on November 30, 2003
Fans of Patricia Highsmith's dark and disturbing fiction will undoubtedly find Andrew Wilson's biography an absolutely fascinating if occasionally harrowing reading experience. Highsmith's life was far from a happy one, in fact in many ways it could be charitably described as a disaster. Wilson movingly details her sad, troubled childhood and adolescence during which Highsmith developed an obsession with gruesome death and decay that would haunt her short stories and novels. As an adult, her many sexual encounters always ended in unhappiness. With advancing age, Highsmith became ever more distrustful and ultimately hateful of humankind. Wilson portrays a supremely talented but cold-hearted, misanthropic woman who was eminently unlikeable, even downright detestable. (One of Highsmith's publishers describes her as "the most odious woman I've ever met.") All of this sadness and despair makes us understand and appreciate her disturbing creations all the more. In addition to providing us with a detailed glimpse into the strange life of one of the finest contemporary thriller writers, Wilson adds much to our appreciation of her art by providing concise and revealing analyses of her best works. So good is this exhaustive biography that once you've finished it you'll want to immediately pick up a copy of NOTHING THAT MEETS THE EYE (or any of the other currently available Highsmith collections) and renew your acquaintance with this excellent, morbidly captivating writer.
on December 27, 2003
"She was a weird, unkind, dissolute person." This is how her goddaughter remembers Patricia Highsmith, and after reading Andrew Wilson's biography, I think so, too. But there were all those books and stories. . .
In Beautiful Shadow (a reference to the name of Ripley's home in France, Belle Ombre), Wilson describes quite a lot of Highsmith's writing, so by the end of the book, you may have a long list of novels and stories to look for. He examines her influences, her relationships (romantic and otherwise), and her many quirks.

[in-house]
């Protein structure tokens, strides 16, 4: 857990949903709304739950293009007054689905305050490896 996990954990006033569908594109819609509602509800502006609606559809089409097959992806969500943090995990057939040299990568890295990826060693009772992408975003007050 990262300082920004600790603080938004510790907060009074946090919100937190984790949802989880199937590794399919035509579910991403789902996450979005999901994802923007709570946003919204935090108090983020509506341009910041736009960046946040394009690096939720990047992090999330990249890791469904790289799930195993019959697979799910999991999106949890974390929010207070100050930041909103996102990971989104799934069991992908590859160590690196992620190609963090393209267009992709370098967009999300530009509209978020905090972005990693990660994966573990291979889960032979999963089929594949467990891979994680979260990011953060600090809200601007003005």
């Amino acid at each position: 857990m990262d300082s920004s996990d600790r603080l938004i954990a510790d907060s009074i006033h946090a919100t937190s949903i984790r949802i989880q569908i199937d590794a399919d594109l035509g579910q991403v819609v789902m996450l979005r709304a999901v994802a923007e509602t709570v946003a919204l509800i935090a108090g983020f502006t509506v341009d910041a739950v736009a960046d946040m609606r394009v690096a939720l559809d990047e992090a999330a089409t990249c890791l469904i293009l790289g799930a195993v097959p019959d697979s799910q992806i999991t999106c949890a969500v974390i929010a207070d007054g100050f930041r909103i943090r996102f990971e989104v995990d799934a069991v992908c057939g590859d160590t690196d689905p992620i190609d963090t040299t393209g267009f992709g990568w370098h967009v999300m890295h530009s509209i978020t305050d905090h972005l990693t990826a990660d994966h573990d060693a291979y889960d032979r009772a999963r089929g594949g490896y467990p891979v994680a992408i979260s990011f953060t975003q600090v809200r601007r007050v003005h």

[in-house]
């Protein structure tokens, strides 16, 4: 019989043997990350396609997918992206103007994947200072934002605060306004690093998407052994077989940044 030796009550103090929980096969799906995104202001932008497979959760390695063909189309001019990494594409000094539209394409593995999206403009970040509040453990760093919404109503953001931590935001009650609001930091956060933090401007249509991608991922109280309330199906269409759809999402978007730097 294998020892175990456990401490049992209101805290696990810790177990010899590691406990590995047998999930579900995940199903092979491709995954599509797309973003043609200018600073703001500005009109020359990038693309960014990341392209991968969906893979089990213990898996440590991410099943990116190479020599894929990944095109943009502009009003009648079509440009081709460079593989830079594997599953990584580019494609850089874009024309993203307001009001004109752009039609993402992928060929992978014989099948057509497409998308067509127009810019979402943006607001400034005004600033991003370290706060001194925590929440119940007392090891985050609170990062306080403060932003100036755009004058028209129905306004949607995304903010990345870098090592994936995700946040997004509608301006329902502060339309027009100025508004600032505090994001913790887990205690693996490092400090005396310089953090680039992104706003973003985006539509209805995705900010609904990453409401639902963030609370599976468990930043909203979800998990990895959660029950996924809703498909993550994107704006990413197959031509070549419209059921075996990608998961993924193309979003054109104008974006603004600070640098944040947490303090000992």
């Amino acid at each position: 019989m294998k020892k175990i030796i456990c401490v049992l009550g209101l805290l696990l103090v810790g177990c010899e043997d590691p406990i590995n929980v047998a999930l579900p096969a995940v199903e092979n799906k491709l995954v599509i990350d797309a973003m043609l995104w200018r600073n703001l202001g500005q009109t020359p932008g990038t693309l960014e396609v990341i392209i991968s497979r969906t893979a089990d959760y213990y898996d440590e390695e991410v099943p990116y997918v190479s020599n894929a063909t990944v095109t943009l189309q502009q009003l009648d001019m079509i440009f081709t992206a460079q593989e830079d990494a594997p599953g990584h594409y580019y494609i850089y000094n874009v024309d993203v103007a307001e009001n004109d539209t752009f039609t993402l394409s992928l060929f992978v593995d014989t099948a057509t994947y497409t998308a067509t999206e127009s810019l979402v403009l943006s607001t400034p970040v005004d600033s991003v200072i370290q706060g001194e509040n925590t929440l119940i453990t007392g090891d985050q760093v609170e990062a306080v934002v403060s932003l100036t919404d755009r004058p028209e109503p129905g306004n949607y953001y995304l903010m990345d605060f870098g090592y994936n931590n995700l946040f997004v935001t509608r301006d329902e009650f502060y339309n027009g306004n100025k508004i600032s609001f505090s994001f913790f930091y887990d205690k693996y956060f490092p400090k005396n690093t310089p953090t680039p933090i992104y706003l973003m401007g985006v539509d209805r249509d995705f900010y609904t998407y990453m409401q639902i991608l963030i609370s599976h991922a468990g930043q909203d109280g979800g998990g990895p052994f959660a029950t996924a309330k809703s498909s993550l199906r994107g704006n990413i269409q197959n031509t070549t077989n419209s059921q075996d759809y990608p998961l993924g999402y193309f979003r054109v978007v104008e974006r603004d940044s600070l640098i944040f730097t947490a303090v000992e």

Highsmith was never very popular in the U.S., at least until the recent movie The Talented Mister Ripley, came out after her death. She was more successful in Europe, where fans even recognized her in the street. Perhaps this explains why she lived most of her adult life in Europe. She was never very comfortable anywhere, even in her own body, according to those who knew her, but she seemed less uncomfortable in Europe.
What sort of a mind comes up with the sort of strange, compelling stories that Highsmith did, with their amoral and still often sympathetic characters? Wilson goes a long way toward answering that question in this biography, but some questions remain unanswered, and maybe it's better that way.
on November 23, 2003
This is an impressive work of conjecture based on interviews, diary notes and the author's obvious adoration of his subject. Unfortunately, much of it seems only that: his opinion and theory. As interesting as the work of the prolific Highsmith continues to be, the writer herself comes off pretty thoroughly unlovable and not altogether fascinating. The good news, however, is that the biography succeeds in stimulating one's desire to explore Highsmith's works beyond the RIPLEY stories and STRANGERS ON A TRAIN. I've already ordered several and look forward to reading them.
on May 1, 2008
This is a biography worth reading. Makes you understand the writer, her fictitious characters, and the geneses of her stories. I'm almost finished reading it, and I hate coming to the end of this biography.